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Admiral Beatty was beyond doubt the best known fighting Admiral, perhaps the best known military leader, of the First World War. His conduct at Heligoland Bight and Dogger Bank, and later at Jutland, caught the public imagination, while his role as Commander-in-Chief of the Grand Fleet in taking into custody the German High Sea Fleet in November 1918 associated him with perhaps the most tangible symbol of the collapse of Germany’s military might. He is probably remembered by most for his comment at Jutland that ‘there seems to be something wrong with our bloody ships today’ after two of his battlecruisers were sunk in quick succession.
Stephen Roskill’s magnificent biography of Beatty explains so well why he has come to be seen as Britain’s last naval hero, an admiral in the mould of Nelson who won the unstinting devotion of all those who served with and under him. He came from an Anglo-Irish military family who exhibited the utmost gallantry on the field of battle with a corresponding recklessness in the hunting field, while he himself was extremely handsome and courageous and exuded charisma. His early promise led to fast promotion and he was to become the youngest Admiral since Nelson.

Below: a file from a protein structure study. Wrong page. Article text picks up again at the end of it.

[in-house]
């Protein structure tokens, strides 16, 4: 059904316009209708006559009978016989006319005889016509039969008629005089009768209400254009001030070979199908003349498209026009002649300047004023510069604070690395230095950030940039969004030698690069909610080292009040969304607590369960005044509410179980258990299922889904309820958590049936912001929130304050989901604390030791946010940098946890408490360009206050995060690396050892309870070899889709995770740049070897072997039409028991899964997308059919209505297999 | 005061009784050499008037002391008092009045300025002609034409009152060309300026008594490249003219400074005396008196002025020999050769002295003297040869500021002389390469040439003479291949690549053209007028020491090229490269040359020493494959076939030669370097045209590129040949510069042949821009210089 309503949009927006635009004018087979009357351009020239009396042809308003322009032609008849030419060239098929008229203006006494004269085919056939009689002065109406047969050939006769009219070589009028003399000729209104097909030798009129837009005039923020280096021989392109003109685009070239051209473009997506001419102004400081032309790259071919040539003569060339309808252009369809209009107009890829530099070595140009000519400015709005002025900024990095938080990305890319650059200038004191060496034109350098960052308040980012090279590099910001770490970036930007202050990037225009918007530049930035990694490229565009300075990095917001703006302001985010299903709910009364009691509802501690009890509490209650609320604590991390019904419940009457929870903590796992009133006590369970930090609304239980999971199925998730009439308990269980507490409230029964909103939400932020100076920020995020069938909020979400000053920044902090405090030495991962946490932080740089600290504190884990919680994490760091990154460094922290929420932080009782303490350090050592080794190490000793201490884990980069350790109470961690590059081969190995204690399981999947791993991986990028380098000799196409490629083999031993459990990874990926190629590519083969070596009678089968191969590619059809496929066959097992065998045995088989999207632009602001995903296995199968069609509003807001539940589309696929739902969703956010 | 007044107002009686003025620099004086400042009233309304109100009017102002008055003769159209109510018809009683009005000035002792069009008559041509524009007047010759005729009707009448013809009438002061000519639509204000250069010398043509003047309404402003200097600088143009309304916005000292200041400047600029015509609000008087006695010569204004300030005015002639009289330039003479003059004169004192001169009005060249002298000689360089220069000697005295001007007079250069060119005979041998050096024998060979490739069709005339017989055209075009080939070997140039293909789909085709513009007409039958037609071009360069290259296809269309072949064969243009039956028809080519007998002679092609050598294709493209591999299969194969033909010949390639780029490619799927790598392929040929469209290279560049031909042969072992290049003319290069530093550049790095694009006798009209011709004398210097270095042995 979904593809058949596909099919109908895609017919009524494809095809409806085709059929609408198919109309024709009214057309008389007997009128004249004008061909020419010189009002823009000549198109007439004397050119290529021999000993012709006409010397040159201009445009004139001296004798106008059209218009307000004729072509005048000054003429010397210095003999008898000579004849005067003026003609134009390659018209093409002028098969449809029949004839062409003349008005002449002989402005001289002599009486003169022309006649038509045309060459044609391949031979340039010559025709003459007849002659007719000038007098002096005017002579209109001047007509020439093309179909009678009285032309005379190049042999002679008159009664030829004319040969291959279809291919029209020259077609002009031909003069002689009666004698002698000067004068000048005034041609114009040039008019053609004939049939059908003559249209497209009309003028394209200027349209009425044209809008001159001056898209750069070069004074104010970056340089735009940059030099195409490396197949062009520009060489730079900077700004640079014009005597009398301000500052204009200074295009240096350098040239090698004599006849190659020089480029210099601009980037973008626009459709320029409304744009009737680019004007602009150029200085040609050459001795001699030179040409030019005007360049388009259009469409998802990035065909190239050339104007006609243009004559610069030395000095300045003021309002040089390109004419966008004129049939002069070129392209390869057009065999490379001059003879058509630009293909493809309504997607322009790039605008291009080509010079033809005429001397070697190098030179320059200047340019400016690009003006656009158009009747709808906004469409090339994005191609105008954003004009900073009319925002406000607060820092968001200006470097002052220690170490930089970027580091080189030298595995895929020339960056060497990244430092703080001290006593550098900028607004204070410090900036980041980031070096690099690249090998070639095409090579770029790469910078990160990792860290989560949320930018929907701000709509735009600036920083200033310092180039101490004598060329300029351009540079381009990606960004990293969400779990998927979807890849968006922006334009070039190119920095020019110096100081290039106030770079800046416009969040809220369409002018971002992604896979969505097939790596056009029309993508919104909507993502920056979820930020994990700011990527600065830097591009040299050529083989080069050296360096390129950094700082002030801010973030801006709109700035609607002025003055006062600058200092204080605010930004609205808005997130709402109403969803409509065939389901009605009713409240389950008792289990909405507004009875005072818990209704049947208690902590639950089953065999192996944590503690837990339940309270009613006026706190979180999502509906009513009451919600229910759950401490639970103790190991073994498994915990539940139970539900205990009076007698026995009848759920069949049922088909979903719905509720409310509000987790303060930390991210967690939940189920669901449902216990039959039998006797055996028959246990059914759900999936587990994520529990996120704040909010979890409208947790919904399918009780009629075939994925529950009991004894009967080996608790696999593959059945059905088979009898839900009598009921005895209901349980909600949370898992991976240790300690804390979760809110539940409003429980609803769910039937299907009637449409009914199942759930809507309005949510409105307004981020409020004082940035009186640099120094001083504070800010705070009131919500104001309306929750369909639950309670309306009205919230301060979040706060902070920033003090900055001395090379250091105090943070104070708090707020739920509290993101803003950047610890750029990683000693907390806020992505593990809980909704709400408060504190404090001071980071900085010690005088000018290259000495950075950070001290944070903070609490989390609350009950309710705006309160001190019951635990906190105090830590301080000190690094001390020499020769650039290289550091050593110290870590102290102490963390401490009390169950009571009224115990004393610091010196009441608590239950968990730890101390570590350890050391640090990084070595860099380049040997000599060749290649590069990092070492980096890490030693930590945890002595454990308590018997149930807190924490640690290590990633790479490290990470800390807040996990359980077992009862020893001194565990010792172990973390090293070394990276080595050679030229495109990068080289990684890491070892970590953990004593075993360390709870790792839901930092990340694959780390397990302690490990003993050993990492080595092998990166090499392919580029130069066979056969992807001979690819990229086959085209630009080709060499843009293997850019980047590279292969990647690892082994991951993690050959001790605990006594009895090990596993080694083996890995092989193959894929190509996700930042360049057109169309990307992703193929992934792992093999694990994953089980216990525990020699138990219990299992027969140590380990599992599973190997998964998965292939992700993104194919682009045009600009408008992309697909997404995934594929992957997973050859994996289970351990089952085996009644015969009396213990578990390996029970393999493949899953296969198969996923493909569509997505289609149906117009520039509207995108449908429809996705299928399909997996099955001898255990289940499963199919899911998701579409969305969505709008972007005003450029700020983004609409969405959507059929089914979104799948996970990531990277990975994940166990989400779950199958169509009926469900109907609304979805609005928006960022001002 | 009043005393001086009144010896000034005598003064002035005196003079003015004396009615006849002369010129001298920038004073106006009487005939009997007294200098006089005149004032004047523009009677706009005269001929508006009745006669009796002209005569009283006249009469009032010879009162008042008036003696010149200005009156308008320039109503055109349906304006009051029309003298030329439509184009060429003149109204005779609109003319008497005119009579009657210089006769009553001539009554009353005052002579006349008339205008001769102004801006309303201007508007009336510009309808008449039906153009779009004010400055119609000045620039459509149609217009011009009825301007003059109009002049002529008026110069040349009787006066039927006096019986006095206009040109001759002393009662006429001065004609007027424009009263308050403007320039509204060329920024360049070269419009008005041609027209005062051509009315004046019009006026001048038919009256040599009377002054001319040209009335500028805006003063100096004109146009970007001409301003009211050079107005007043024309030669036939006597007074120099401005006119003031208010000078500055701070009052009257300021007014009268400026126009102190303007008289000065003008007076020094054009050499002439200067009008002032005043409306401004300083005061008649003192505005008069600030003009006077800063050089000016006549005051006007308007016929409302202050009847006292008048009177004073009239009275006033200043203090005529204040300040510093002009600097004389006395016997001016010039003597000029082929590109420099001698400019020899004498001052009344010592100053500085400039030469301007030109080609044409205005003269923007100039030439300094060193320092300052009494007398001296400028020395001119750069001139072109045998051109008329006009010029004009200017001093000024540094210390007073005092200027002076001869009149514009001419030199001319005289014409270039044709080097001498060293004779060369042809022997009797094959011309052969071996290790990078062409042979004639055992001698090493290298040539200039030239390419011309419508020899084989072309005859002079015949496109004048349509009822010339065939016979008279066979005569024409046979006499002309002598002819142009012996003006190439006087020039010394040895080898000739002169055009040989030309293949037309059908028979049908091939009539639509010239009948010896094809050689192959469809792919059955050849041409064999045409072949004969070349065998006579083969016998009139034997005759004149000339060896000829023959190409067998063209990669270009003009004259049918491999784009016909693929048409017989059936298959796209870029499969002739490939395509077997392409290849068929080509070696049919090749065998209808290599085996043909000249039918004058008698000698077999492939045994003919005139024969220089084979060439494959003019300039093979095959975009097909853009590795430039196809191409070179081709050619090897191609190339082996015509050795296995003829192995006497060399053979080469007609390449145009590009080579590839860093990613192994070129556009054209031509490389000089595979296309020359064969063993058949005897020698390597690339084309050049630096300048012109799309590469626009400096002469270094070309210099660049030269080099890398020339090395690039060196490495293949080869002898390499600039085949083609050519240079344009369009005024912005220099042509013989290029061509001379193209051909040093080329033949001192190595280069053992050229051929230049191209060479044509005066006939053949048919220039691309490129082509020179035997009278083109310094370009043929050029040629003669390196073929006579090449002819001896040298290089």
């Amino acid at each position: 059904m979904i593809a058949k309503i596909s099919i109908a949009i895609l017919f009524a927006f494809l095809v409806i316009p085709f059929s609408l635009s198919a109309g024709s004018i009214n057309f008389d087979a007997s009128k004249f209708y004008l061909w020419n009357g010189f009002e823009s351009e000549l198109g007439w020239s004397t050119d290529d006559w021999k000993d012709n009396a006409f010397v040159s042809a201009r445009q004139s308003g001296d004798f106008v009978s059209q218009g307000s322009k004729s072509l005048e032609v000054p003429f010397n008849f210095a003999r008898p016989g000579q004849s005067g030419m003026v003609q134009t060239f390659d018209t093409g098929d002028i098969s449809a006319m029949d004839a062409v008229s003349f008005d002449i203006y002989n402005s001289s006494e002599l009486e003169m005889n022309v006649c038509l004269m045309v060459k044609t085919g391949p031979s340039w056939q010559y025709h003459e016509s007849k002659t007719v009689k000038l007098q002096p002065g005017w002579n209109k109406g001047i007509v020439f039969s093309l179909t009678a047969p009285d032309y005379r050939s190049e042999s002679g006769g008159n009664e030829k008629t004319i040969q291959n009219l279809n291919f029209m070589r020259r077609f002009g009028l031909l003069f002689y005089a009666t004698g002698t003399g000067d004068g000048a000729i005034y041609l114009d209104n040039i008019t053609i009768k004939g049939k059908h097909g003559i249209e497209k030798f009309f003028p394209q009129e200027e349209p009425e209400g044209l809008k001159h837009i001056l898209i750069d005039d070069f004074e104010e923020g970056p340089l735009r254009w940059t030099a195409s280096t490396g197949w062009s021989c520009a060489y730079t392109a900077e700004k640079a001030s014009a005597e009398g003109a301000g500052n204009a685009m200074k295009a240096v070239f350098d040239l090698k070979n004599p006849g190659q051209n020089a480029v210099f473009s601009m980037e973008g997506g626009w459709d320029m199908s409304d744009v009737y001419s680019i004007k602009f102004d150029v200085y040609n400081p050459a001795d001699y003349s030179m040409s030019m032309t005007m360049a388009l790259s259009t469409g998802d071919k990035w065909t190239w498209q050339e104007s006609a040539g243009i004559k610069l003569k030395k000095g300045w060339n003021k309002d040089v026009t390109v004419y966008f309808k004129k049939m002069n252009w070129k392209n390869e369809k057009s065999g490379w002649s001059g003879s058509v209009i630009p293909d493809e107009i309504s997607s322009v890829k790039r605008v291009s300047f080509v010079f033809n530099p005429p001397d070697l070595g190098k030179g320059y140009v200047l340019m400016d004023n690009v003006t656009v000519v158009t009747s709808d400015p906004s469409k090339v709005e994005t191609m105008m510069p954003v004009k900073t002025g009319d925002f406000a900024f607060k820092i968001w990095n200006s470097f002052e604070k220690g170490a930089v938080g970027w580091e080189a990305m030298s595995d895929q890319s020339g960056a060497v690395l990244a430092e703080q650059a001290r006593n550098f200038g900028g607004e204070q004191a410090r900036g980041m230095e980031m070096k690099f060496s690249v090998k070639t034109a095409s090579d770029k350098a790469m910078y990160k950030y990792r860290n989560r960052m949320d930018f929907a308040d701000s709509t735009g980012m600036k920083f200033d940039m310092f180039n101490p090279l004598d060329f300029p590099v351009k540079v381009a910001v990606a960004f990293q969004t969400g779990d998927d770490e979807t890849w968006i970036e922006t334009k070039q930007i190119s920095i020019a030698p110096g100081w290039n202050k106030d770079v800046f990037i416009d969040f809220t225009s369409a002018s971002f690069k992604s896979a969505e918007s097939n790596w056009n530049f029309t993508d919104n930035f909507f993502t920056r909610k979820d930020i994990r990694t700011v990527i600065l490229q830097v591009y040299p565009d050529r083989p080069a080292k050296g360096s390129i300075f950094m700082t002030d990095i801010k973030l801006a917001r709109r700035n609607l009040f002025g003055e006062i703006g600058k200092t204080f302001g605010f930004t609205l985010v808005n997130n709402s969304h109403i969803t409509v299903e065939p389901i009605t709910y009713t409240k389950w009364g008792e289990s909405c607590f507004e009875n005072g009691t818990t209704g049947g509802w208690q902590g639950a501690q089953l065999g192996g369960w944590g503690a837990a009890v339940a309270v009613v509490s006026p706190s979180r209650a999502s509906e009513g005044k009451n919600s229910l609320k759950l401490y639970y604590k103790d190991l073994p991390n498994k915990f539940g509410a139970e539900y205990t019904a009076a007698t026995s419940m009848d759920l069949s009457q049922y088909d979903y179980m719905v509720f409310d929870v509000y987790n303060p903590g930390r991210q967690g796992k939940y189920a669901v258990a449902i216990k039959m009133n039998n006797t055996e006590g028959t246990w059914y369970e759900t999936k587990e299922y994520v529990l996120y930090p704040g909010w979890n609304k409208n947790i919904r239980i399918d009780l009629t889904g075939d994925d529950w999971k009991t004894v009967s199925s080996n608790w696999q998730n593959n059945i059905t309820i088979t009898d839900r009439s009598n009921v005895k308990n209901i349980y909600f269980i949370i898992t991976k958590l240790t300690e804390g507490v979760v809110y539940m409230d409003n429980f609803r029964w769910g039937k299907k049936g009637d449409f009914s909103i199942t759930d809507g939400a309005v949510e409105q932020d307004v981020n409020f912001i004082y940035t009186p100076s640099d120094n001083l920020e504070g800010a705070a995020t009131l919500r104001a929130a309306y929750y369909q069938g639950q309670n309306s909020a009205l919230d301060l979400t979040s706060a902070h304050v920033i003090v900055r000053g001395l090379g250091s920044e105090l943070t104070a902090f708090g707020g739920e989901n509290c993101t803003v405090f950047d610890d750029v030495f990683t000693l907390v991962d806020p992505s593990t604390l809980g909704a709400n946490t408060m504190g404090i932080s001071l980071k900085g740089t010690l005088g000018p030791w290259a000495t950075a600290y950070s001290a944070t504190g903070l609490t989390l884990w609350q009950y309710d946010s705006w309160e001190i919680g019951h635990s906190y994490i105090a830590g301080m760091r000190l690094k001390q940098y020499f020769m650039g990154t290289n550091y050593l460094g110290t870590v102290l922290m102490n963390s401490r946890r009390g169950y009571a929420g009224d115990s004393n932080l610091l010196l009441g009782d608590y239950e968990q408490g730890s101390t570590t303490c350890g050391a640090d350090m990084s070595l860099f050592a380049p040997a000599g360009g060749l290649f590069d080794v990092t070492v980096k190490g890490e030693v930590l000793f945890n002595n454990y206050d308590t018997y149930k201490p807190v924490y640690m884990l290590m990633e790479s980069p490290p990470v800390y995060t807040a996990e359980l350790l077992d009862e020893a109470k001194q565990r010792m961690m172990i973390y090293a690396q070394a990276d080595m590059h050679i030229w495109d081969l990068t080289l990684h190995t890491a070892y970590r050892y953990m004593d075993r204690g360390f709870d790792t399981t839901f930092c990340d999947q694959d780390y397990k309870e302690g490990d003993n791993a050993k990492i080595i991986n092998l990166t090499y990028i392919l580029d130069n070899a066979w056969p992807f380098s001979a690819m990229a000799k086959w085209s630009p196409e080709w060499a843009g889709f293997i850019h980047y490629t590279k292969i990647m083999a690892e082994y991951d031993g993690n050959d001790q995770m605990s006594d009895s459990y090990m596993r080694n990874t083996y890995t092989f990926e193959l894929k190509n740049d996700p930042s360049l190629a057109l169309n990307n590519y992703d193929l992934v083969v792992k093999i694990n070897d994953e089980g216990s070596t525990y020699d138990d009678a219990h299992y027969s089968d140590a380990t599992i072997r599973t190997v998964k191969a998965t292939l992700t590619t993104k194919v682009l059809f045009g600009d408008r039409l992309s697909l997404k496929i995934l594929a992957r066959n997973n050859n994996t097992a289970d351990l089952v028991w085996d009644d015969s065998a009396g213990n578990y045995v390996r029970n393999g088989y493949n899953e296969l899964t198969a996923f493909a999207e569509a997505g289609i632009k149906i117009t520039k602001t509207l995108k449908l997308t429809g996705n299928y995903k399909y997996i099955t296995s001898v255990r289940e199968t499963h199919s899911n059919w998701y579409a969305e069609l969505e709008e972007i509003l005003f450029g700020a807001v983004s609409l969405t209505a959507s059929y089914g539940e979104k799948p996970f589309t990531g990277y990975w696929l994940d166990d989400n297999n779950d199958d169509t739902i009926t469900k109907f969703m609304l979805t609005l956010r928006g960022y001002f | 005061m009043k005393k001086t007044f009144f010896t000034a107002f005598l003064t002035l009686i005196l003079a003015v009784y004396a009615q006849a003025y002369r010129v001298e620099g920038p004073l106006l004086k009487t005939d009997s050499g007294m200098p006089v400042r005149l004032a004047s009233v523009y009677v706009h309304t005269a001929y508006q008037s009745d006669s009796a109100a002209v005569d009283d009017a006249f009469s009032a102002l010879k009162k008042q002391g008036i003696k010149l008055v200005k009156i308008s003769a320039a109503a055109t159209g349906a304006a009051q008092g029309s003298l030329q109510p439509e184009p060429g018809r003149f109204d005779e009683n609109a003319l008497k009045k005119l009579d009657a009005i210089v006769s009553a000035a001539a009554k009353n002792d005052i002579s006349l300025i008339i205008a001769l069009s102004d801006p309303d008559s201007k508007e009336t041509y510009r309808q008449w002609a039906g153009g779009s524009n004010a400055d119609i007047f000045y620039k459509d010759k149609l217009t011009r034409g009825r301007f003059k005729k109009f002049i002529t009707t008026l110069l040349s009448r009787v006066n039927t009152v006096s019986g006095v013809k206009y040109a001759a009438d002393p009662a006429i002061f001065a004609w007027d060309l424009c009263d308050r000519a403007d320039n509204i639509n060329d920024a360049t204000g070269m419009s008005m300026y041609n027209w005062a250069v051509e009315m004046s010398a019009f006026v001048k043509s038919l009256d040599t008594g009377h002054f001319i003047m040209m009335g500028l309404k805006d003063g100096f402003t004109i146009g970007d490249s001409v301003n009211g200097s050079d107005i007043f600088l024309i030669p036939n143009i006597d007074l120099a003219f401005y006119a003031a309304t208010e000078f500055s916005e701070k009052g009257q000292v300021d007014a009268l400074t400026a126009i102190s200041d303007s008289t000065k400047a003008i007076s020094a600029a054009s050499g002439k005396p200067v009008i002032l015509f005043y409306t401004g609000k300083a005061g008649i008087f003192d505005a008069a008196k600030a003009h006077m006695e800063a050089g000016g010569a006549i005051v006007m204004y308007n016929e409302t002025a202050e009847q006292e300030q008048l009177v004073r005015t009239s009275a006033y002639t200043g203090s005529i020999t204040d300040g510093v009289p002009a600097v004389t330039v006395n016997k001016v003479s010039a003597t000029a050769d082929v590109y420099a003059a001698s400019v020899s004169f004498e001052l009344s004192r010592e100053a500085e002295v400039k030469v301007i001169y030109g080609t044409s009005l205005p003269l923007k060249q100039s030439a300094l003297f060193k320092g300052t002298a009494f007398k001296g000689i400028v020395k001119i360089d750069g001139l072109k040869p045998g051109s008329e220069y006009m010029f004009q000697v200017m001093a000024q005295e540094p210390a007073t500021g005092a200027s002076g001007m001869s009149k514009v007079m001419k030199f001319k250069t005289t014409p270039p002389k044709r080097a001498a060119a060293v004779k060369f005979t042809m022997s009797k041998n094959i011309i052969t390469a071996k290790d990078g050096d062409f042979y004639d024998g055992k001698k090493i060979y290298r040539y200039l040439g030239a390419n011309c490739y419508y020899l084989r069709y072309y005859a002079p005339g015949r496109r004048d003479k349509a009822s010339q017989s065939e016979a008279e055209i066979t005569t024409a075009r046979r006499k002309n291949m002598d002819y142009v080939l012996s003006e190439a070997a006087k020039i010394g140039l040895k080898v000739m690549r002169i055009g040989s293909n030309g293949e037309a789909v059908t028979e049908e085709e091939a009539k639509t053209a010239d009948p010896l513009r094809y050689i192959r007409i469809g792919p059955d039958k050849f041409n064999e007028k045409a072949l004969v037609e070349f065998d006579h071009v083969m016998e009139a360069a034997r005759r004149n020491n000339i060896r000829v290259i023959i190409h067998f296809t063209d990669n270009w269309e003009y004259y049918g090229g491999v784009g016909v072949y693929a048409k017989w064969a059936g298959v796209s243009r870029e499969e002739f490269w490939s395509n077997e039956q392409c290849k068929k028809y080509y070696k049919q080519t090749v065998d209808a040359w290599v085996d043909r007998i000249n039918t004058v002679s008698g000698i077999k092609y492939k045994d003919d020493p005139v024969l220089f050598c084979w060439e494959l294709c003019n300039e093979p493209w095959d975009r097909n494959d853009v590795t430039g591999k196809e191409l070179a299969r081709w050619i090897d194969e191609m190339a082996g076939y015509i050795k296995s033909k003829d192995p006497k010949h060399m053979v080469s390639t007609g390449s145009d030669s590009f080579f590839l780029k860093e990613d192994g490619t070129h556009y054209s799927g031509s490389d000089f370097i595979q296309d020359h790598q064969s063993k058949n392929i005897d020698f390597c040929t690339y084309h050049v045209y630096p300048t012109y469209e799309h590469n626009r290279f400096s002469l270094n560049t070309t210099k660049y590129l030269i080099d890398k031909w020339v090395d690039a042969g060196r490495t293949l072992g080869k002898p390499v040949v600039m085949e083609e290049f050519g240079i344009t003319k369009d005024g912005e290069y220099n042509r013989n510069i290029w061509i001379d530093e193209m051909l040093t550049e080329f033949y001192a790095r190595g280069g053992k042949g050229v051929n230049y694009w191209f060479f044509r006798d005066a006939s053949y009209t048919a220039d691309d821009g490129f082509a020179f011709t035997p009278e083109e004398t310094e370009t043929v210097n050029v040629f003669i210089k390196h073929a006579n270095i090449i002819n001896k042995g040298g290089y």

But that is only one part of the story and there are aspects of his character that were not entirely admirable. There were, and still remain, questions over his handling of the 1st Battlecruiser Squadron at Jutland at which his highly aggressive approach was contrasted with the prudence of his commander, Sir John Jellicoe, and the later animosities between the Jellicoe and Beatty camps reflect poorly on Beatty himself. His turbulent marriage and his extra-marital liaisons were to be suppressed in his official biography but in some ways these aspects are as significant to our understanding of him as Nelson and Emma Hamilton’s great affair is to our reading of the Napoleonic era at sea.
Roskill deals with all these issues and in doing so brilliantly reassesses Beatty place in history. Access to new material at the time of writing allowed him to write a balanced and wholly credible account of an extraordinary life, and this wonderfully readable and ‘intimate’ biography will appeal to a whole new generation of readers.
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